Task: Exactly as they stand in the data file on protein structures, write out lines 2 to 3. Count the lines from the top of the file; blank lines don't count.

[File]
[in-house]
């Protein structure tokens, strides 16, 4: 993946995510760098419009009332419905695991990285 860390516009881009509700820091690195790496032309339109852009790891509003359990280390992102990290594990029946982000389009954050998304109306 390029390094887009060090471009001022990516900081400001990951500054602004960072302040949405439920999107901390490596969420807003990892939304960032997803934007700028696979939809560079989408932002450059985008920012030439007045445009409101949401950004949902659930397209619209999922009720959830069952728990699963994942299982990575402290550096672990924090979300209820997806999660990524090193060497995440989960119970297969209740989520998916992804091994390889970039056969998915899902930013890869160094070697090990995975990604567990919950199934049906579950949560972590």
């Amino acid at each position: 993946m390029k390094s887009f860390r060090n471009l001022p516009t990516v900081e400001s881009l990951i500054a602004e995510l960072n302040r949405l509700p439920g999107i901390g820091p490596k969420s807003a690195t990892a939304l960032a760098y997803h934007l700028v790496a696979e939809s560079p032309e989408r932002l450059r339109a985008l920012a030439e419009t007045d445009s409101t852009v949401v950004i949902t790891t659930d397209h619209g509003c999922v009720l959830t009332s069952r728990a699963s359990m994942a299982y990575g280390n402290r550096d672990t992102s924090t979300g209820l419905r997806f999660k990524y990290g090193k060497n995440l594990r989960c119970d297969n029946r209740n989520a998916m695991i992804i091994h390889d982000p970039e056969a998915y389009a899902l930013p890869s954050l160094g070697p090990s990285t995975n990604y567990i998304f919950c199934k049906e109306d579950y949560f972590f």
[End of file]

């Protein structure tokens, strides 16, 4: 993946995510760098419009009332419905695991990285 860390516009881009509700820091690195790496032309339109852009790891509003359990280390992102990290594990029946982000389009954050998304109306 390029390094887009060090471009001022990516900081400001990951500054602004960072302040949405439920999107901390490596969420807003990892939304960032997803934007700028696979939809560079989408932002450059985008920012030439007045445009409101949401950004949902659930397209619209999922009720959830069952728990699963994942299982990575402290550096672990924090979300209820997806999660990524090193060497995440989960119970297969209740989520998916992804091994390889970039056969998915899902930013890869160094070697090990995975990604567990919950199934049906579950949560972590």
């Amino acid at each position: 993946m390029k390094s887009f860390r060090n471009l001022p516009t990516v900081e400001s881009l990951i500054a602004e995510l960072n302040r949405l509700p439920g999107i901390g820091p490596k969420s807003a690195t990892a939304l960032a760098y997803h934007l700028v790496a696979e939809s560079p032309e989408r932002l450059r339109a985008l920012a030439e419009t007045d445009s409101t852009v949401v950004i949902t790891t659930d397209h619209g509003c999922v009720l959830t009332s069952r728990a699963s359990m994942a299982y990575g280390n402290r550096d672990t992102s924090t979300g209820l419905r997806f999660k990524y990290g090193k060497n995440l594990r989960c119970d297969n029946r209740n989520a998916m695991i992804i091994h390889d982000p970039e056969a998915y389009a899902l930013p890869s954050l160094g070697p090990s990285t995975n990604y567990i998304f919950c199934k049906e109306d579950y949560f972590f």